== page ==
Teenagers for teenagers

Last Monday evening, in a little church in a quiet corner of Nepean, Ontario my faith in the goodness of people was strengthened. 125 teenagers, 90 of them students from Nepean High School, and 35 more who had travelled all the way from St. Patrick’s Regional Secondary School in Vancouver stood together and sang. And they sang for many reasons.

They sang so that two Kenyan teenagers who would never have otherwise gone to school past grade 8, could be given the chance of a lifetime-  to go to high school .

They sang to raise money to buy the equipment they needed to be able to give more concerts.

But they also sang because dang it, I think they just love to sing! Their beaming smiles, their clapping and dancing, their laughter and excitement, not to mention the hours and hours of hard work spent in learning the music and practicing made for an overwhelmingly great performance.

Nepean High School and St.Patrick's Regional Secondary Choirs performing at West End Voices

Nepean High School and St.Patrick’s Regional Secondary Choirs performing at West End Voices

It’s tough being a teenager!

But on Monday evening, 125 of them put their heartbreaks and heartaches, drama and intrigue, personal struggles, family challenges, stresses and fears that are part of their everyday life, part of all of our everyday lives, on hold, to share their talent and hard work with the audience. 125 people made a choice to do something positive, to make the world a better place, by sharing their energy, their talent, their bravery, their beautiful music.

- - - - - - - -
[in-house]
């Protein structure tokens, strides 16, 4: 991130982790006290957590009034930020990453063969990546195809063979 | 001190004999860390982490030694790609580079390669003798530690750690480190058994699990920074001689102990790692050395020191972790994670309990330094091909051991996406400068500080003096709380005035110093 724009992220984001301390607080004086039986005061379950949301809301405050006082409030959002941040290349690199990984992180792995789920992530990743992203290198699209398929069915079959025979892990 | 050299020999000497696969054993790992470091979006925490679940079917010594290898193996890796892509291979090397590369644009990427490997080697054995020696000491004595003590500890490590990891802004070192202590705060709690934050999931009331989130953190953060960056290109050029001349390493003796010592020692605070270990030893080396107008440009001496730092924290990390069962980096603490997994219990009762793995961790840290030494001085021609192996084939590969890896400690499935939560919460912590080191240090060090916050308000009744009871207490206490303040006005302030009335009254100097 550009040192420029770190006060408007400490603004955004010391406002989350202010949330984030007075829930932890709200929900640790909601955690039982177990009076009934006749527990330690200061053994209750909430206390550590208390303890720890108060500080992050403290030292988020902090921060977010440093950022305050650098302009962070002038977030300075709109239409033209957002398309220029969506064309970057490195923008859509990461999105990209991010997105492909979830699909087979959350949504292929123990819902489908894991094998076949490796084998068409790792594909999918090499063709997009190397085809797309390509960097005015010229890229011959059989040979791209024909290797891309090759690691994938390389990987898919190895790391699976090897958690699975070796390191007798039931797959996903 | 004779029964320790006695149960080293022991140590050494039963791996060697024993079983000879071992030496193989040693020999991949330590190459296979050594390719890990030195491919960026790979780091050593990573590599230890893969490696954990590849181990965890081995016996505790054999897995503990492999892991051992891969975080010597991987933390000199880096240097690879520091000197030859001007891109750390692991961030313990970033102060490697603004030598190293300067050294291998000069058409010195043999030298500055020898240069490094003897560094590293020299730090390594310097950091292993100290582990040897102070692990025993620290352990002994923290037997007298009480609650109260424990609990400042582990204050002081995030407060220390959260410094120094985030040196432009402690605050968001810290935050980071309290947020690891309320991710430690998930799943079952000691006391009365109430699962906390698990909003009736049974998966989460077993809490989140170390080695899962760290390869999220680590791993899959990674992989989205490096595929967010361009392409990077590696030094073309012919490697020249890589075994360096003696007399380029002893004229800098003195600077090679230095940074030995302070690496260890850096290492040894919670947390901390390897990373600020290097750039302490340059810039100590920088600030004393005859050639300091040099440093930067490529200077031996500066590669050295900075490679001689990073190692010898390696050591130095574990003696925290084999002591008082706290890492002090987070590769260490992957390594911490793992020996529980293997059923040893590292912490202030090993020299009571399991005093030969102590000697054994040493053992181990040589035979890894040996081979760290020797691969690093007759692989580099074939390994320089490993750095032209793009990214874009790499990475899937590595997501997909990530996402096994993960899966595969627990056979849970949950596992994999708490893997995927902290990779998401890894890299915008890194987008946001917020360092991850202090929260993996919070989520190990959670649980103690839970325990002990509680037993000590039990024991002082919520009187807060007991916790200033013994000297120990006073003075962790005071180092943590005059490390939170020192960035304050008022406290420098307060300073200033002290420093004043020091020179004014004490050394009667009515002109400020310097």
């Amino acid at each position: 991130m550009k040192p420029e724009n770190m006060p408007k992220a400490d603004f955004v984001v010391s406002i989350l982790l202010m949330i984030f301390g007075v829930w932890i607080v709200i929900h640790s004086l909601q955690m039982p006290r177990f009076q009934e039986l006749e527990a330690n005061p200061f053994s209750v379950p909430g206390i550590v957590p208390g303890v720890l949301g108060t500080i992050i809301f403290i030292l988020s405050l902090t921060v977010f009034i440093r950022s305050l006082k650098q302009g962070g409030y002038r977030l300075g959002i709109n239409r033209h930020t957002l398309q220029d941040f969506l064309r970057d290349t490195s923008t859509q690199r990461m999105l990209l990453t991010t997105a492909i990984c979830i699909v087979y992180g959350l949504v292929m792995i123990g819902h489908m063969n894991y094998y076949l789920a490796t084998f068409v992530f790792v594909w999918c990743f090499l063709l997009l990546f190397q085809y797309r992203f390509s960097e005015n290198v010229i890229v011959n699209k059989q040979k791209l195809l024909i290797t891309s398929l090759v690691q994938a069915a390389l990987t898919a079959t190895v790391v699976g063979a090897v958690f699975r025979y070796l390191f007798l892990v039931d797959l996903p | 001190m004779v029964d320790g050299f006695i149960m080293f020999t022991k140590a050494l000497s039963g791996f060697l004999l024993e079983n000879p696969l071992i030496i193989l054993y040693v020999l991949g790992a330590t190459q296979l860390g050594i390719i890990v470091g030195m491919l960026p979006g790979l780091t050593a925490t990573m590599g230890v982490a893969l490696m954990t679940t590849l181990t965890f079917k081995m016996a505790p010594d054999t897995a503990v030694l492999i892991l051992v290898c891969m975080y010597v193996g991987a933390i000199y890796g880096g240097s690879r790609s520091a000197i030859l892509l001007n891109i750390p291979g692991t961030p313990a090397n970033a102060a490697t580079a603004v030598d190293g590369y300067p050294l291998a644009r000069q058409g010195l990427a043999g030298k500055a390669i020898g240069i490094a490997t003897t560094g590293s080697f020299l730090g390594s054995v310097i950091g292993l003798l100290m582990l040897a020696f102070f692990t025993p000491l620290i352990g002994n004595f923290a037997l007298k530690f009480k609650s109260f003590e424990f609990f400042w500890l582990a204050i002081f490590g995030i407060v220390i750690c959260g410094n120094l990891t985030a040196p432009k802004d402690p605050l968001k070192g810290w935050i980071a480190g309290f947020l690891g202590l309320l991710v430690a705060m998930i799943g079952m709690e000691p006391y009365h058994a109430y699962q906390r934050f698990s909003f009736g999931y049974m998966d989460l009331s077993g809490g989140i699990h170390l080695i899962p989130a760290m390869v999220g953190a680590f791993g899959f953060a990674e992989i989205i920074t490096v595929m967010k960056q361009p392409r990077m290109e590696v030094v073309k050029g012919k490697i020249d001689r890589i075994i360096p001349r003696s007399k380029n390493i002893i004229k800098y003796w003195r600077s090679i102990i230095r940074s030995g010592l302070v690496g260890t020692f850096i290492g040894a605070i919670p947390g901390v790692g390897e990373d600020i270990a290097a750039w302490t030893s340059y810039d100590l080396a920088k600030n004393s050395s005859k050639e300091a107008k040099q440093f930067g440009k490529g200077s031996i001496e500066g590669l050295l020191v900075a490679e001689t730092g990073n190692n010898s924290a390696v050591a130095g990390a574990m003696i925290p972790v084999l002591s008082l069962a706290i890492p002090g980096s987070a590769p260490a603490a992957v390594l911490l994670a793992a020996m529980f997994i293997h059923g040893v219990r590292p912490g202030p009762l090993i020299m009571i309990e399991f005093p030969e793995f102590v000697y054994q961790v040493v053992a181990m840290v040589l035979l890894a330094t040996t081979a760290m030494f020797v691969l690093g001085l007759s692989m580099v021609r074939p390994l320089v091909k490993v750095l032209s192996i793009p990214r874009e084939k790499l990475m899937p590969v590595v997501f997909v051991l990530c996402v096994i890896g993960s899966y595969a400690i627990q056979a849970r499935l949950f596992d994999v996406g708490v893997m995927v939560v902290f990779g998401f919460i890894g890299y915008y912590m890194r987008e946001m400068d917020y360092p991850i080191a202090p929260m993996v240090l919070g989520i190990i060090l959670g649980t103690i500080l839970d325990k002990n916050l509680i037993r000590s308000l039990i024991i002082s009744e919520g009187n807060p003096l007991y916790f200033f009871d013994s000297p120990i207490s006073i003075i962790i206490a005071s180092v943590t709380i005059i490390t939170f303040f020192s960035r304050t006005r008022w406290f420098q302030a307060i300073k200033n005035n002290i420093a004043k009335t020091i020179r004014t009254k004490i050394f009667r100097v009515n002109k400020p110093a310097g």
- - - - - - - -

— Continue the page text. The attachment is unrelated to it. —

They strengthened my faith in humanity (which comes out my eyeballs in the form of tears), and reminded me that there are some wonderful people doing wonderful things even for complete strangers whom they are unlikely to ever meet.

From the very first notes of the concert, as the students walked proudly and excitedly up the centre aisle of the church to take their places on the risers at the front, I was moved. And while I wanted desperately to thank the students and directors for all that they had done and all that I had experienced, I knew I would be reduced to tears, to being a “ball baby” as my grandpa would have said so I just beamed smiles, teary-eyed and applauding wildly (okay I might have let out the odd “woohoo” or two as well) trying to express my appreciation. So here, publicly, formally, in writing, I say thank-you to every single one of you, nashukuru, with deepest gratitude for your effort.

I commend the two directors, my brother Lee Carter who organized the event, and Mr. Tony Araujo who reached out to Lee to have his choir from Vancouver collaborate with Lee’s choirs from Nepean. It was obvious to everyone in the audience that your students love learning from you both, they respect you, they like you, and they are willing to work very hard together to reach the goals you set for them. Thank you for being such fine leaders and teachers and for sharing your many skills with your students and with all of us who were fortunate enough to attend the concert.

I’m looking forward to next year’s event already!

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One Response to Teenagers for teenagers

  1. Fran Carter says:

    EXACTLY!!!!! You’ve said all that was in my heart that evening, too, Natalie. And don’t forget you’re the one who linked the Canadian choirs to the Kenyan students.

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